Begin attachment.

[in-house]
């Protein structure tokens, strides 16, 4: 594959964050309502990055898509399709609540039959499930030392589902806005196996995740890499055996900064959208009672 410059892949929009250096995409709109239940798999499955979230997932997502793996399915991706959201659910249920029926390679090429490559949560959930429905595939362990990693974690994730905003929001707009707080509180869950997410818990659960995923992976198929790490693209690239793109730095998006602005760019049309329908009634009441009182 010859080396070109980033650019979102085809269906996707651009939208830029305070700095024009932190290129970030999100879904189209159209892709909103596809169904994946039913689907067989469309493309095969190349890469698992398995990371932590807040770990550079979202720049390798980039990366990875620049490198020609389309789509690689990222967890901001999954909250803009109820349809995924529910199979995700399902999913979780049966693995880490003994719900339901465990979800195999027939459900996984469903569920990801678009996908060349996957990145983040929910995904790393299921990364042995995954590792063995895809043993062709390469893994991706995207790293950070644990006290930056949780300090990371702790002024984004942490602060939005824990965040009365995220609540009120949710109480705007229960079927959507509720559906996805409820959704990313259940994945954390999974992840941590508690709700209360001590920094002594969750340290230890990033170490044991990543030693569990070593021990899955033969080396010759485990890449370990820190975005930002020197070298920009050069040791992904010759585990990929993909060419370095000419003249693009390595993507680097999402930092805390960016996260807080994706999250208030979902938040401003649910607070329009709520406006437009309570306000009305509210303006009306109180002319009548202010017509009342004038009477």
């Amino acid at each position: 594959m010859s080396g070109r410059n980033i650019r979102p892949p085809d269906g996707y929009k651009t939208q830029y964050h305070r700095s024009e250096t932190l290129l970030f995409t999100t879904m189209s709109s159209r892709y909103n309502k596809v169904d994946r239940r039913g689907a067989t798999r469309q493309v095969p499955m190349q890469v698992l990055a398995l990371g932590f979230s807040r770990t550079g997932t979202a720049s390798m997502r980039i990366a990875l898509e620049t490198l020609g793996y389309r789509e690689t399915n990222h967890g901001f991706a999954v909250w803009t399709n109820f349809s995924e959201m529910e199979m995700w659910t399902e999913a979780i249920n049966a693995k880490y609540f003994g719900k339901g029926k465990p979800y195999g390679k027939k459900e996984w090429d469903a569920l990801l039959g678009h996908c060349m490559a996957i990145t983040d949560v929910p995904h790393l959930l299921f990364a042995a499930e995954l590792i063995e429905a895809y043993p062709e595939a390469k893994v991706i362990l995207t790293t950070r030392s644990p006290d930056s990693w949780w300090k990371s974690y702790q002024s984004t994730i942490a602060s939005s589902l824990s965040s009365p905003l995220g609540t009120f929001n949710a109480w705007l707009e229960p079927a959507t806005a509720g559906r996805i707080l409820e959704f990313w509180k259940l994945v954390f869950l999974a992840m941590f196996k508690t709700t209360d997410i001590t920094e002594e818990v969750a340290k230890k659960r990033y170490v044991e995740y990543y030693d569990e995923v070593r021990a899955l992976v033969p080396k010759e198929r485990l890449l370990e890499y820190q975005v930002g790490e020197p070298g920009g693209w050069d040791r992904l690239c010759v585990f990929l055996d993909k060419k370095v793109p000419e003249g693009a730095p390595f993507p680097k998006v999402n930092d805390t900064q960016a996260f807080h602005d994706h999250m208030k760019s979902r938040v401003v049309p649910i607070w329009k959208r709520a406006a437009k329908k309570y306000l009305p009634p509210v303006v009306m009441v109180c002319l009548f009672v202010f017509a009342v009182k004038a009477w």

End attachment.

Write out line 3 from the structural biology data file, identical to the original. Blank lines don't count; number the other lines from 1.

């Amino acid at each position: 594959m010859s080396g070109r410059n980033i650019r979102p892949p085809d269906g996707y929009k651009t939208q830029y964050h305070r700095s024009e250096t932190l290129l970030f995409t999100t879904m189209s709109s159209r892709y909103n309502k596809v169904d994946r239940r039913g689907a067989t798999r469309q493309v095969p499955m190349q890469v698992l990055a398995l990371g932590f979230s807040r770990t550079g997932t979202a720049s390798m997502r980039i990366a990875l898509e620049t490198l020609g793996y389309r789509e690689t399915n990222h967890g901001f991706a999954v909250w803009t399709n109820f349809s995924e959201m529910e199979m995700w659910t399902e999913a979780i249920n049966a693995k880490y609540f003994g719900k339901g029926k465990p979800y195999g390679k027939k459900e996984w090429d469903a569920l990801l039959g678009h996908c060349m490559a996957i990145t983040d949560v929910p995904h790393l959930l299921f990364a042995a499930e995954l590792i063995e429905a895809y043993p062709e595939a390469k893994v991706i362990l995207t790293t950070r030392s644990p006290d930056s990693w949780w300090k990371s974690y702790q002024s984004t994730i942490a602060s939005s589902l824990s965040s009365p905003l995220g609540t009120f929001n949710a109480w705007l707009e229960p079927a959507t806005a509720g559906r996805i707080l409820e959704f990313w509180k259940l994945v954390f869950l999974a992840m941590f196996k508690t709700t209360d997410i001590t920094e002594e818990v969750a340290k230890k659960r990033y170490v044991e995740y990543y030693d569990e995923v070593r021990a899955l992976v033969p080396k010759e198929r485990l890449l370990e890499y820190q975005v930002g790490e020197p070298g920009g693209w050069d040791r992904l690239c010759v585990f990929l055996d993909k060419k370095v793109p000419e003249g693009a730095p390595f993507p680097k998006v999402n930092d805390t900064q960016a996260f807080h602005d994706h999250m208030k760019s979902r938040v401003v049309p649910i607070w329009k959208r709520a406006a437009k329908k309570y306000l009305p009634p509210v303006v009306m009441v109180c002319l009548f009672v202010f017509a009342v009182k004038a009477w």